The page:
UW News

College of Engineering


July 15, 2020

A GoPro for beetles: Researchers create a robotic camera backpack for insects

A beetle with a camera system on its back moves through a patch of moss

Researchers at the University of Washington have developed a tiny wireless steerable camera that can ride aboard an insect or an insect-sized robot.


June 23, 2020

Laser allows solid-state refrigeration of a semiconductor material

A diagram showing the set up of an experiment for solid-state refrigeration using a laser.

A team from the University of Washington used an infrared laser to cool a solid semiconductor by at least 20 degrees C, or 36 F, below room temperature, as they report in a paper published June 23 in Nature Communications.


June 17, 2020

Is the air getting cleaner during the COVID-19 pandemic?

San Francisco at sunset

Using air quality data from U.S. Environmental Protection Agency monitors across the U.S., a UW-led team looked for changes in two common pollutants over the course of 2020.


May 28, 2020

UW launches new Center for Research and Education on Accessible Technology and Experiences with $2.5 million investment from Microsoft

researcher works with subject

The University of Washington today announced the establishment of the Center for Research and Education on Accessible Technology and Experiences (CREATE). Fueled by a $2.5 million inaugural investment from Microsoft, UW CREATE is led by an interdisciplinary team whose mission is to make technology accessible and to make the world accessible through technology.


May 15, 2020

Staff feature: What it’s like to photograph the stories of a quiet university campus and bustling medical center amid a pandemic

Fountain with light streaming in through the water

One of the essential roles that is often not seen is the work of our campus photographers. They continue to capture the visual stories and people on campus in a time when many of us aren’t there to see them ourselves. UW News asked one of our campus photographers to share some of his favorite photos he’s taken this spring, and to describe what it’s like working on campus now.


May 6, 2020

Should you help a sick person? UW psychology, computer science faculty study ‘moral dilemmas’ of COVID-19

Elderly man opening front door to find a bag of food on his doorstep

A new international study led by the University of Washington aims to gauge the perception of ethical situations as the COVID-19 pandemic evolves around the world.


May 1, 2020

Pacific oysters in the Salish Sea may not contain as many microplastics as previously thought

oysters on beach

University of Washington researchers have discovered that the abundance of tiny microplastic contaminants in Pacific oysters from the Salish Sea is much lower than previously thought.


April 23, 2020

Smart farming via satellite: NASA profiles UW researcher Faisal Hossain’s tech-based irrigation advisory system for Earth Day

Faisal Hossain, whose work has been featured by NASA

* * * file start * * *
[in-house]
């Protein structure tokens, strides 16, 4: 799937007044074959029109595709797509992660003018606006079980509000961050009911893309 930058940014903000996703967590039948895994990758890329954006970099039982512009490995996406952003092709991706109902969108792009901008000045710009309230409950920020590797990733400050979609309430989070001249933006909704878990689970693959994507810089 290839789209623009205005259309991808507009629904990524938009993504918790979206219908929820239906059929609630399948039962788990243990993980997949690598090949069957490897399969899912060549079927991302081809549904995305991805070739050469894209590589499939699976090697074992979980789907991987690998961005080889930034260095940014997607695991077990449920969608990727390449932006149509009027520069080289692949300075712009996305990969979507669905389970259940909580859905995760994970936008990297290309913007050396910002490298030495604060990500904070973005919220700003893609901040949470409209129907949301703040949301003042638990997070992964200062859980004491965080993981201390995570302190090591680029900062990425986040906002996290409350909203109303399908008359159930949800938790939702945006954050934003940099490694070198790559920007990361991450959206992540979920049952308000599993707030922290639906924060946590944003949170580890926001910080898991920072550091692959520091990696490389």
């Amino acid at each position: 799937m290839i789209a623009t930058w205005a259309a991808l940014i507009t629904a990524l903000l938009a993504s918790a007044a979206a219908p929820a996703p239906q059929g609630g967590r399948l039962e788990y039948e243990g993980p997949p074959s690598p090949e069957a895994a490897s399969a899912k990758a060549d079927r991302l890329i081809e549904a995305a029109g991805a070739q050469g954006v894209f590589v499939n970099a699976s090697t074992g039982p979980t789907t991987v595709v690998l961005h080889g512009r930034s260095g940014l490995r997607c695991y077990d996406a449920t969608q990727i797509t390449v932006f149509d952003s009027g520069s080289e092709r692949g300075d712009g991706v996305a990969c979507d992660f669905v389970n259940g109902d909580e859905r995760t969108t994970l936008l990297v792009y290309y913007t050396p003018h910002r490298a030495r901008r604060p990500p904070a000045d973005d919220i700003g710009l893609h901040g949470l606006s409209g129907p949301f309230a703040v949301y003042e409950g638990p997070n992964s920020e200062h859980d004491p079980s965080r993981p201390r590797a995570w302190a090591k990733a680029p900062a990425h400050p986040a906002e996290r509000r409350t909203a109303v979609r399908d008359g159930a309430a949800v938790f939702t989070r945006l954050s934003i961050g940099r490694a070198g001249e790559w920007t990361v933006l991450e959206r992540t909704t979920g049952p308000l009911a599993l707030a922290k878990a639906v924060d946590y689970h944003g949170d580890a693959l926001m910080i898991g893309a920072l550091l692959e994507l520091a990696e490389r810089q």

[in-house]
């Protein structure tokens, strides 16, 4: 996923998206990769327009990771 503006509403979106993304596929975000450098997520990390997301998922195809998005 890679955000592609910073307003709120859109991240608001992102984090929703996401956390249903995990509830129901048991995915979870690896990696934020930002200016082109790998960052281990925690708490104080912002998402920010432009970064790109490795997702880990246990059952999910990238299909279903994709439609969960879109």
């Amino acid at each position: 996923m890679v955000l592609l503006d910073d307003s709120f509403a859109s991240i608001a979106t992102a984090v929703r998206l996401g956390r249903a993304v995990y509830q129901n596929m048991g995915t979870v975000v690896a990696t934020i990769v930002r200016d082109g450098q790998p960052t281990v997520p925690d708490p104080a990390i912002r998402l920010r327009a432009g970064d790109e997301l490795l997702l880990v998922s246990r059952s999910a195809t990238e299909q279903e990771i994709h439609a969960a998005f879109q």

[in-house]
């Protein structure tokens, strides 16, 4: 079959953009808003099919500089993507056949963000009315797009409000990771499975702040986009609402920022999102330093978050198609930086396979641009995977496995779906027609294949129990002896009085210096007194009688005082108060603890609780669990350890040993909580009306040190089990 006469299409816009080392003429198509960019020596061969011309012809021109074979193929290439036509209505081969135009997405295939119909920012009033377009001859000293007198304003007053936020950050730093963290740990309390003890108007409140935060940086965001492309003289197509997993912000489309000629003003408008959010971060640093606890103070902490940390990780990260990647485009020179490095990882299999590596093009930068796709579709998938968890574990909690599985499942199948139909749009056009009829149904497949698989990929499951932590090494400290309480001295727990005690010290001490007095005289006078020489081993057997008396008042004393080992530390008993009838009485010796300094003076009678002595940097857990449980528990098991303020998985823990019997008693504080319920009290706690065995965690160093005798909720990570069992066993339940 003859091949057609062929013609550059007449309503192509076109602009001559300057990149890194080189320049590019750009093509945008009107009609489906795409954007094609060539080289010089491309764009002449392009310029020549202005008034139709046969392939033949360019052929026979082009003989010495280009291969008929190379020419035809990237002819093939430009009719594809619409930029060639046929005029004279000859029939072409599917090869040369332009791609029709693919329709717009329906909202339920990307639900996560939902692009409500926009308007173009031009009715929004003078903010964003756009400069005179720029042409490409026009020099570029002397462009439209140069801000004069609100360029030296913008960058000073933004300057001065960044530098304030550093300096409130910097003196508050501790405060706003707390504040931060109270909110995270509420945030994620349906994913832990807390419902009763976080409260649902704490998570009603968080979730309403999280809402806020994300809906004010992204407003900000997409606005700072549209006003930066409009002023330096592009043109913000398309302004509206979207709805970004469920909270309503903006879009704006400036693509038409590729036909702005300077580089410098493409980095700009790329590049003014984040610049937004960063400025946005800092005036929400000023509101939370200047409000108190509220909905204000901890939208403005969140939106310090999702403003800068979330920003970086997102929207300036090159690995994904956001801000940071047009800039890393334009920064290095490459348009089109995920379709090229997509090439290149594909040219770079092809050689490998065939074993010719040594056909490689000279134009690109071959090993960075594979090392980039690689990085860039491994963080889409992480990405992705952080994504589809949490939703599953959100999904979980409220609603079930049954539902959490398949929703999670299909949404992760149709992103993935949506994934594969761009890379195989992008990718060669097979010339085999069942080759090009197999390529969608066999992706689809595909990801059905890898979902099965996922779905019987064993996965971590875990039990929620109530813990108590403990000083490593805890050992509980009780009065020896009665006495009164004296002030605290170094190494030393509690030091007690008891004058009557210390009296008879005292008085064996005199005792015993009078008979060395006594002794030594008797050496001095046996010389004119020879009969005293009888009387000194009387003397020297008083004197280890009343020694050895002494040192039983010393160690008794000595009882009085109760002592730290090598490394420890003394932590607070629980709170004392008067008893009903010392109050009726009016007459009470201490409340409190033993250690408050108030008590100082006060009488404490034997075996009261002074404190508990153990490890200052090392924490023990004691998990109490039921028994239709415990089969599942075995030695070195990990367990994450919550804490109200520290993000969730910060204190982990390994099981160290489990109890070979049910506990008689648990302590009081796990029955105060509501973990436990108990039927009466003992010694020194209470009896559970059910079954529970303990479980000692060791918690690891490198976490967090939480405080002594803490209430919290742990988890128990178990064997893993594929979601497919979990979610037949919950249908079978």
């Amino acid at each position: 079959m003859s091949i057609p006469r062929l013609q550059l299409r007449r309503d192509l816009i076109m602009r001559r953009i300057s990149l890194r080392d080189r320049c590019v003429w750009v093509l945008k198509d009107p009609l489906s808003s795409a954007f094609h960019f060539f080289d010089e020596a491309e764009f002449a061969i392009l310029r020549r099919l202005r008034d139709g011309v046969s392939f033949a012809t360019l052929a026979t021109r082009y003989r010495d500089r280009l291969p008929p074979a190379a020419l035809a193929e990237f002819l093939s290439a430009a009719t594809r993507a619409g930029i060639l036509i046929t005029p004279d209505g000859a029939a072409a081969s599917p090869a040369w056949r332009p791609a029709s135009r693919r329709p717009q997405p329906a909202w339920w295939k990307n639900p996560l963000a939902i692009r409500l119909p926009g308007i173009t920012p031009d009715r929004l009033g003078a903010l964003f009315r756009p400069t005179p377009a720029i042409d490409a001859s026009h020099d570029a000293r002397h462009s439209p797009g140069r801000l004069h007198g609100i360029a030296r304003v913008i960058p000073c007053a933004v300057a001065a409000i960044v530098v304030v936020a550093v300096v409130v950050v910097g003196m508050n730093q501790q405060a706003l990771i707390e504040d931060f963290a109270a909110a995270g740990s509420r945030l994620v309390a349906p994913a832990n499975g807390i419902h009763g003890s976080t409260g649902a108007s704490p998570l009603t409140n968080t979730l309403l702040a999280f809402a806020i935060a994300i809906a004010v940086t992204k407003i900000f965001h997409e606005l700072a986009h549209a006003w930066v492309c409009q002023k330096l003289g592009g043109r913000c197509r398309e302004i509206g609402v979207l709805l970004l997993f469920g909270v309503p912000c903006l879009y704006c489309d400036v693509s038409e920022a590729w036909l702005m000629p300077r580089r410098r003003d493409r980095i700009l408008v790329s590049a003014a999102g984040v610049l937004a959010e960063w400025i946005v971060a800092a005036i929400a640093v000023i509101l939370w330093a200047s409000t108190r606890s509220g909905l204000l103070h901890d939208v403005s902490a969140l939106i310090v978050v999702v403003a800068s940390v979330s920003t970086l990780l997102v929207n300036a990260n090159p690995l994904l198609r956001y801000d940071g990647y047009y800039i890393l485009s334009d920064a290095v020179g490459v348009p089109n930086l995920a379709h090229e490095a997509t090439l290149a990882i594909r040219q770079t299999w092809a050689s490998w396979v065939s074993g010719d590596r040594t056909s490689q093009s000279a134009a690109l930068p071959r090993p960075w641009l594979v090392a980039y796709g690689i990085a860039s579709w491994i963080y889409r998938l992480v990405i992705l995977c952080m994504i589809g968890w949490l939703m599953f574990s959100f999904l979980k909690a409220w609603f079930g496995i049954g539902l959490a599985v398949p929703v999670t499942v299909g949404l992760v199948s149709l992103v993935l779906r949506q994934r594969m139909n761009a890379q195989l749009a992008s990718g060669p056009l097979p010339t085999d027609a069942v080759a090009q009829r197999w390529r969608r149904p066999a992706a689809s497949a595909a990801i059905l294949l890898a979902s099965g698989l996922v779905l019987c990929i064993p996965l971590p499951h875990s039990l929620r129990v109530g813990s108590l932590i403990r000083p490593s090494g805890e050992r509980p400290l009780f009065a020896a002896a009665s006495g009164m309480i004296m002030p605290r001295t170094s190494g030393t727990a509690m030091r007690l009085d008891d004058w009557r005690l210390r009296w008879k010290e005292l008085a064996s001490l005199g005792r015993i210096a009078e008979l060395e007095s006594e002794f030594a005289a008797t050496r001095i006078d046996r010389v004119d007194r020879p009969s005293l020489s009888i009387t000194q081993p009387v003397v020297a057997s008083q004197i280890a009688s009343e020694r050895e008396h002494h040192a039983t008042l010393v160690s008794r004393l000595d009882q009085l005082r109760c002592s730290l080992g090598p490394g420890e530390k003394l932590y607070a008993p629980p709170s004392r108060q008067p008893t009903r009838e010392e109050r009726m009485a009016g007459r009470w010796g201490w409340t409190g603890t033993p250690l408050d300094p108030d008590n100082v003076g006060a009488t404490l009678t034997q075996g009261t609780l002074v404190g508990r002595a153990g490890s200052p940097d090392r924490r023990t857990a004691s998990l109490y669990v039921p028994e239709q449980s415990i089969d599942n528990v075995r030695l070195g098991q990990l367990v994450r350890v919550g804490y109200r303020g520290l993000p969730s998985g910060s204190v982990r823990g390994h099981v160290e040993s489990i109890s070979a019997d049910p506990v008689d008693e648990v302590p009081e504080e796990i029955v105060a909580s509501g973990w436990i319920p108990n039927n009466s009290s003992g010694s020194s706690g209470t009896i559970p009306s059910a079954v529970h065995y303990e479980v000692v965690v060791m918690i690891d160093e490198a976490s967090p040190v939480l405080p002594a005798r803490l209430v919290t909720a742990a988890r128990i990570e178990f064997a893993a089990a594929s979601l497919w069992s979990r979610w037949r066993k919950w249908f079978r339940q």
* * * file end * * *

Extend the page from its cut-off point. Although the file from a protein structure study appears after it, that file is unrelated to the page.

Noting the 50th anniversary of Earth Day, NASA has featured UW-led research by Faisal Hossain that uses satellite data to help farmers manage water more efficiently.


April 22, 2020

A contact-tracing app that helps public health agencies and doesn’t compromise your privacy

A person on a train looking at their phone. Other people are on their phones behind that person.

Researchers from the University of Washington and UW Medicine, along with volunteers from Microsoft, have developed a new contact-tracing app called CovidSafe.


April 16, 2020

‘Hands-on’ classes online? How some instructors are adapting to a new teaching environment

A postal service box with lab materials inside

When the UW announced it was moving its spring quarter 2020 classes entirely online to combat the novel coronavirus, instructors across campus faced a new, uncharted challenge.


April 14, 2020

How families can use technology to juggle childcare and remote life

A child in front of a laptop.

UW researchers are beginning a national study to help families discover technology that helps them both successfully navigate home-based learning and combat social isolation.


April 13, 2020

UW’s 3D printed COVID-19 face shields: From innovation to delivery

face masks

When the first U.S. COVID-19 patient emerged in Washington, UW Medicine, as the state’s foremost provider of advanced medical care, was thrust into the role of trailblazer. Its clinicians and researchers have since mustered a speedy and sometimes ingenious response.


‘I saw you were online’: How online status indicators shape our behavior

A closeup of a hand holding a phone

After surveying smartphone users, UW researchers found that many people misunderstand online status indicators but still carefully shape their behavior to control how they are displayed to others.


April 3, 2020

Watch videos of UW students’ ideas for public toilets, road safety and job matches in India

Students painting a wall a copper color

A UW study abroad program empowers students from all disciplines to apply their skills to real-life problems.